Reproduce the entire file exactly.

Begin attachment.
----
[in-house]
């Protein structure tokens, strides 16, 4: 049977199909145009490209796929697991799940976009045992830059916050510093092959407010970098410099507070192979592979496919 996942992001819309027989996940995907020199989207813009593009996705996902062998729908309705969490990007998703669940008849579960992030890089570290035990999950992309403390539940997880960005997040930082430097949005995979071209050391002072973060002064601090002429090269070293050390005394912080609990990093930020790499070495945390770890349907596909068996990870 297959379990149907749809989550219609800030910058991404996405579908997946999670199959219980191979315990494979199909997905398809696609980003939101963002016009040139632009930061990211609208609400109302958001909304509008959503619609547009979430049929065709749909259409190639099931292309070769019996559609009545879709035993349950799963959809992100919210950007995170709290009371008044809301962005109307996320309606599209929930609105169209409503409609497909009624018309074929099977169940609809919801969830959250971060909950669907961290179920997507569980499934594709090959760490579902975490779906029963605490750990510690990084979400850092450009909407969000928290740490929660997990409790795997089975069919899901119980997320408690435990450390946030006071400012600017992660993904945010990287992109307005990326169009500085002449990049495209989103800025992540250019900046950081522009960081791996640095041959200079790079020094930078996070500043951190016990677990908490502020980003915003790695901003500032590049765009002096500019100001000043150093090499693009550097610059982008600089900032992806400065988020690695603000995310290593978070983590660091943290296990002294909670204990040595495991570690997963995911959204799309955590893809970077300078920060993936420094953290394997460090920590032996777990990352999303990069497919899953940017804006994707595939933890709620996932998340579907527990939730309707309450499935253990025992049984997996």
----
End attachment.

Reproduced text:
[in-house]
């Protein structure tokens, strides 16, 4: 049977199909145009490209796929697991799940976009045992830059916050510093092959407010970098410099507070192979592979496919 996942992001819309027989996940995907020199989207813009593009996705996902062998729908309705969490990007998703669940008849579960992030890089570290035990999950992309403390539940997880960005997040930082430097949005995979071209050391002072973060002064601090002429090269070293050390005394912080609990990093930020790499070495945390770890349907596909068996990870 297959379990149907749809989550219609800030910058991404996405579908997946999670199959219980191979315990494979199909997905398809696609980003939101963002016009040139632009930061990211609208609400109302958001909304509008959503619609547009979430049929065709749909259409190639099931292309070769019996559609009545879709035993349950799963959809992100919210950007995170709290009371008044809301962005109307996320309606599209929930609105169209409503409609497909009624018309074929099977169940609809919801969830959250971060909950669907961290179920997507569980499934594709090959760490579902975490779906029963605490750990510690990084979400850092450009909407969000928290740490929660997990409790795997089975069919899901119980997320408690435990450390946030006071400012600017992660993904945010990287992109307005990326169009500085002449990049495209989103800025992540250019900046950081522009960081791996640095041959200079790079020094930078996070500043951190016990677990908490502020980003915003790695901003500032590049765009002096500019100001000043150093090499693009550097610059982008600089900032992806400065988020690695603000995310290593978070983590660091943290296990002294909670204990040595495991570690997963995911959204799309955590893809970077300078920060993936420094953290394997460090920590032996777990990352999303990069497919899953940017804006994707595939933890709620996932998340579907527990939730309707309450499935253990025992049984997996």